By Agbonkhese Oboh
The FishNet Alliance has called for support for the 6.5 million fishers that are in distress, due to the COVID-19 pandemic, in Makoko, Lagos State, and other coastal communities across the 850-kilometre Atlantic coastline of the country.
The Alliance made the call at a meeting in Makoko, where fishers expressed how they groan under lockdown measures that have deprived them of access to fishing grounds and daily income to take care of their families.
The fishers said where they are not impacted by oil spills, they are limited by security cordons built around industrial facilities.
According to FishNet Alliance, “the fact that COVID-19 pandemic is a serious threat to global health is beyond question. What is often ignored is the fact that the pandemic is a serious socio-economic crisis in Nigeria and many other countries.
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“The pandemic has ripped off the cover from healthcare delivery systems that had hitherto been hidden since citizens that could afford the bills could easily jet out of the country to nurse their headaches, while the poor died on the doorsteps of health centres that are ill-equipped to deliver needed services.
“With lockdown and other restrictions, the impact has been disproportionately felt by the poor, women and social classes with no support systems.
“One of such exposed and under-supported social group is that of artisanal fishers, fish processors and marketers.
“Routinely ignored in the scheme of things, the lockdown measures has thrown 6.5 million strong fishers into abject stress.” According to Akintimehin Adewole, leader of the Alliance in Lagos State, “there are high activities of sand mining (dredging) going on in the area and this has severely impacted on the livelihoods of the community people.”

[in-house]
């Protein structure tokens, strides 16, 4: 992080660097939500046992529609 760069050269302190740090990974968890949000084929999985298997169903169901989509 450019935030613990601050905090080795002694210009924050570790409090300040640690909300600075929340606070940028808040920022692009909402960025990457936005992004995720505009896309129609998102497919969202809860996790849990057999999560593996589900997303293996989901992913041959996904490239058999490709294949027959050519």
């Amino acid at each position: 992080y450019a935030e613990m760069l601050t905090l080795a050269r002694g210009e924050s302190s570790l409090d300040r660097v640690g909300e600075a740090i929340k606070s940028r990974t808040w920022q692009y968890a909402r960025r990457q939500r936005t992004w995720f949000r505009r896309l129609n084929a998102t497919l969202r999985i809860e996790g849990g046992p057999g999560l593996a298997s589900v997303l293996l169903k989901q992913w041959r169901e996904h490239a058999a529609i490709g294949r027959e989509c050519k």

Adewole called on the government to support for the fishers and roll out policies that protect the aquatic environment, clean-up already polluted areas and guarantee the rights of the people to a decent livelihood as fishers.
Also, Nnimmo Bassey, Director of HOMEF, urges that adequate support systems should be in place to ensure the wellbeing of fishers whose services are essential.
He said: ‘Without fish a vast population of Nigerians would go without that source of protein, thus exacerbating the nutritional deficiencies in the population.
“Our fishers are among the most vulnerable of our country. Special measures including ensuring that wastes are not dumped into our water bodies to ensure healthy aquatic species and higher catch for the fishers.
“It is regretted that thousands of fish died off the Niger Delta coasts between February and May, and to date there is no definitive statement from government about what killed the fishes and what actions have been taken to avoid future occurrences.”
HOMEF, during the meeting, gave out food items to the fishers as a way of cushioning the impact of the environmental and socio-economic stress brought about by the pandemic.
The Vice President of the association of fishers in Lagos State, Mr. Segun Seminor, implored that the FishNet Alliance be extended to all five divisions of the fishermen association, where fishers are also facing the challenge of pollution, including from toxic chemicals.